With so many solar installations throughout the Bay Area and California, many people have a general idea of what is needed to qualify for solar. The obvious qualifiers are homeowners who live in a single-family, stand-alone home with a south-facing roof that gets plenty of sunlight and very little shade throughout the day. If this describes your home and you’ve thought about saving money on your utility bills with solar, we can give you a custom solar quote!
But those are only a few factors that help determine if your home is a good fit for solar! We’ve got five questions that will help you decide whether solar is a viable option for your home.
1) How much do you spend on electricity every month?
While there’s many factors that go into determining how much you can actually save with solar, the most impactful one is how much you currently spend on your utility bill each month. The more electricity you use, the more you can save when you go solar! Plus, with utility rates going up every year, switching to solar power and generating your own electricity with the power of the sun can lead to big savings.
2) What kind of home do you live in and do you own it?
Another big factor that helps determine if your home is a good fit for solar is the type of home you live in and whether you rent or own the home. It’s generally more difficult to install solar panels on your home if you don’t own it. That’s why living in multi-family properties, such as apartments and condos, makes it difficult to take advantage of solar savings.
3) Is your roof suitable for solar panels?
There are some important details that will help determine if your roof can support the equipment and technology that comes with solar panels, including: roof age, material, space, shading, tilt and orientation.
How old is your roof?
Solar panel systems can last for three decades and sometimes longer. If your roof is near the end of its lifetime, you may want to replace it before installing a solar energy system. If your roof is in great condition, then you’re all set and solar panels can actually extend the life of the portion of your roof they cover.
What’s your roof made of?
Solar panels can be installed on nearly any type of roof material, but there’s certain materials that are easier than others to install on. Two difficult materials to install on are slate and wood because of how brittle they are. Because of this, it can be difficult to find an installer with the special equipment and experience needed to install solar panels on these roof types.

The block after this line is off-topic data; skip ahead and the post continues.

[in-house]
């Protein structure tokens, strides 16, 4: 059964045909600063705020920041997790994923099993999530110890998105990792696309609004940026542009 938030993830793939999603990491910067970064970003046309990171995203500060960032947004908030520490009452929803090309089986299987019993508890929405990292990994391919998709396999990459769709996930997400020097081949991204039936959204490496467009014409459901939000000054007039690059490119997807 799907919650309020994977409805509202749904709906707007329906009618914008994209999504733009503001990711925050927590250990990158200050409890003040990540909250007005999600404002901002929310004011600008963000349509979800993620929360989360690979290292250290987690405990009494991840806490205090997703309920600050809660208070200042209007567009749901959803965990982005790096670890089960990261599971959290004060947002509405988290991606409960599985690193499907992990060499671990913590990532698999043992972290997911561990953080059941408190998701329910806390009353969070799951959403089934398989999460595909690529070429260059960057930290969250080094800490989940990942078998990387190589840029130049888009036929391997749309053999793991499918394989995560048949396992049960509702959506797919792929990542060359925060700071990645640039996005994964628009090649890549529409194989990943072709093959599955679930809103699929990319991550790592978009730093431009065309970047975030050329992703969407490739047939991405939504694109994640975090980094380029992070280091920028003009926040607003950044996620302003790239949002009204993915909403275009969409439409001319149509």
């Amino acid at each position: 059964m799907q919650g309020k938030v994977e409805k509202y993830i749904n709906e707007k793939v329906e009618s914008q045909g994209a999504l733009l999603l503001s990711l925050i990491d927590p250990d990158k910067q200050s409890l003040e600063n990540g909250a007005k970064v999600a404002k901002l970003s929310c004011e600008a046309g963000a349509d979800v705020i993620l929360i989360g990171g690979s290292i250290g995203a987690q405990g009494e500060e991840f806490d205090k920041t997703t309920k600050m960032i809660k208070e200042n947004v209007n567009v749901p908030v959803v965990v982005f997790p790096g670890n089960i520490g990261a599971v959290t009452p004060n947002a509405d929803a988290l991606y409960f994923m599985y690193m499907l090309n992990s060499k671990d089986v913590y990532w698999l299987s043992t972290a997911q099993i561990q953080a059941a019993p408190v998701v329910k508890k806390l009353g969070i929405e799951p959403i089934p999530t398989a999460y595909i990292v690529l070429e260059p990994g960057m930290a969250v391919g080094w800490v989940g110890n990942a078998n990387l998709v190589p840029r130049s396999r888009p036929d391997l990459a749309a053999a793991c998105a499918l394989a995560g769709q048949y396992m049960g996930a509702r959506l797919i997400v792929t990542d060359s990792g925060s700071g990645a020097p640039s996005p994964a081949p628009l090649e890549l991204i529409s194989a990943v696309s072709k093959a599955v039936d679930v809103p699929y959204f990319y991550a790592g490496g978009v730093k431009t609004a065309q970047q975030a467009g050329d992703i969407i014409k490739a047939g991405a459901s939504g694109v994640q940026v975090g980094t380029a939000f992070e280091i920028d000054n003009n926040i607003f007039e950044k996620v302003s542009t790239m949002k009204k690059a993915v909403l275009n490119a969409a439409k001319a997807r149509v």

How big is your roof?
Is your roof wide open with plenty of open space that’s free of obstacles like vents and chimneys? Or does it have a unique shape with dormers, vents or other obstructions? Large, wide open roofs are ideal for fitting the maximum number of solar panels but even with limited roof space, you can still install a smaller amount of high-efficiency solar panels to produce the maximum amount of power possible with the roof space you do have available.
Does your roof get a lot of shade?
You can have plenty of roof space, but if you live next to tall buildings or trees that shade your roof for most or all of the day, you’re unfortunately not a great fit for solar panels. If your home gets shade most of the day, you can look into trimming or removing the surrounding trees so you can install solar panels. A small amount of shade isn’t cause for concern though because your home doesn’t need to have constant sunlight the entire day to benefit from a solar energy system.
How is your roof angled?
Optimal tilt for your roof angle for most solar panels is anywhere between 30 to 45 degrees, which is the angle of most standard US roofs. Solar panels installed on steep roofs generally produce less power and are more difficult to install. Solar panels installed on flat roofs typically require more space and make sense for larger solar installation projects, like on top of factories.
What direction does your roof face?
Your roof’s orientation can impact how much energy your solar panels will produce. Ideally, you want your solar panels to face south for maximum sunlight exposure but it’s not a necessity. East and west-facing panels still receive more than enough sunlight to make solar a good investment for your home.
4) Can you take advantage of available solar incentives?
Many states, utilities and cities offer financial incentives for customers who go solar to help with the costs and speed up the payback period for your solar investment. Since California has plenty of sunshine year round and some of the best rebates and incentives available, going solar is a smart financial move in the Bay Area.
The best financial incentive for going solar is the Federal Investment Tax Credit or ITC. This tax credit returns more than 20% of what you pay for solar back to your pocket as a tax credit and is only available to people who have enough tax liability.
5) How much does solar cost in the Bay Area?
Solar comes down to a financial decision for most homeowners. The amount you pay for solar upfront influences how quickly you’ll break even on your investment. Solar costs can vary in different parts of the state because of labor, permitting costs, equipment availability and more. No matter how much it costs to go solar, you don’t have to pay for the entire system upfront and there are plenty of financing options available to help you go solar for $0 down.
Ready to find out how much you can save on your utility bill every month? Contact us today for a free solar quote!